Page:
1A (as advertised)

Included Accessories
USB-to-micro-USB cable, 30-pin Apple charging port adapter

Special Features
Integrated solar panel, swiveling 4-LED flood light, folding stand/hook, 4-LED charge indicator

MSRP
$50

URL
www.securproducts.com

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The Secur SP-3009 is a 3,000-mAh battery pack with a single 1A USB output port. On paper, that sounds pretty average — until you see the other features. First, this device has a high-efficiency 5.5V 0.28A solar panel, which can yield a full recharge in about 12 hours of direct sunlight. Then there’s the 4-LED flood light, which swivels 90 degrees. Finally, a metal hook folds out of the back side, and can be used as a stand or to hang the device upside-down. Unfortunately, the instruction manual is full of broken English — such as “lights will turn off with the electric quantity decreasing when discharing [sic].” Also, on its own, the internal battery isn’t anything to write home about. The real value to the SP-3009 is in its solar panel, light, and stand.

Pros:

  • Built-in solar panel provides a sustainable power source
  • Lightweight

Cons:

  • Low capacity and slow 1A charging speed
  • Included old-style Apple 30-pin connector isn’t very useful these days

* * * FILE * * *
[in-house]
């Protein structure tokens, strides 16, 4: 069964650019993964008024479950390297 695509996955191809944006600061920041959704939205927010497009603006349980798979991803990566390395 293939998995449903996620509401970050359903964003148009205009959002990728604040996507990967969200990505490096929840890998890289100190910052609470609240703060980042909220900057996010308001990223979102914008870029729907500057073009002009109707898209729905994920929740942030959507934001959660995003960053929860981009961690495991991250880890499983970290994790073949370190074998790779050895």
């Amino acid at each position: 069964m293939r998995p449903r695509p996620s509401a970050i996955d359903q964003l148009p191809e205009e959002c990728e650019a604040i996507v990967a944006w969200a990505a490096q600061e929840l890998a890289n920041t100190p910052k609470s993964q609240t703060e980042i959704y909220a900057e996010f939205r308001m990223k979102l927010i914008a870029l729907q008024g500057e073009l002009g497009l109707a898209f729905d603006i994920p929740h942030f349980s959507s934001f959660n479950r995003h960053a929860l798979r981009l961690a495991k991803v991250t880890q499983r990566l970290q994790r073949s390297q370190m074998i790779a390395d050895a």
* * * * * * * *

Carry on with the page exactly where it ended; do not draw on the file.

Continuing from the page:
ZeroHour BB Battery Backup

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Dimensions
7.3 inches tall by 2.3 inches diameter

Weight
11.7 ounces

Battery Type
Three removable 18650 lithium-ion cells

Milliamp Hour Capacity (mAh)
10,000 mAh at 3.7V

Output Ports
5V 1.5A USB, 5V 2.1A USB

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Input Port
5V 2A 4mm round port

Actual Simultaneous USB Output
2.1A and 1A (below advertised spec on 1.5A port)

Included Accessories
USB to 4mm round charging cable, 2.1A wall charger, drawstring pouch

Special Features
Waterproof (IPX8 — over 6 meters), 4-LED charge indicator, compatible with ZeroHour flashlight head and other optional accessories

MSRP
$150

URL
www.zerohourxd.com

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At first glance, you might mistake the cylindrical aluminum ZeroHour BB Battery Backup for a tactical flashlight — and to be honest, you wouldn’t be too far from the truth. Unscrew the waterproof endcap, and out slides a battery carrier with three 3,400-mAh 18650 lithium cells. These are the same type of batteries found in many rechargeable flashlights, so you can easily borrow one if your light runs out of juice. Better yet, you can get a flashlight head from ZeroHour for $65, and simply thread it onto the end of this BB unit to transform it into a 1,000-lumen light/power bank combo. That’s pretty ingenious, but even without the flashlight head, this ultra-tough charger would be our choice for harsh environments.

Pros:

  • Standardized removable batteries provide added reliability and versatility
  • Transforms into an LED flashlight by replacing the end cap with a ZeroHour flashlight head (sold separately)

Cons:

  • Cylindrical design tends to roll away on smooth surfaces, unless you purchase an optional anti-roll cap for $15
  • Rubber USB port plugs are very easy to misplace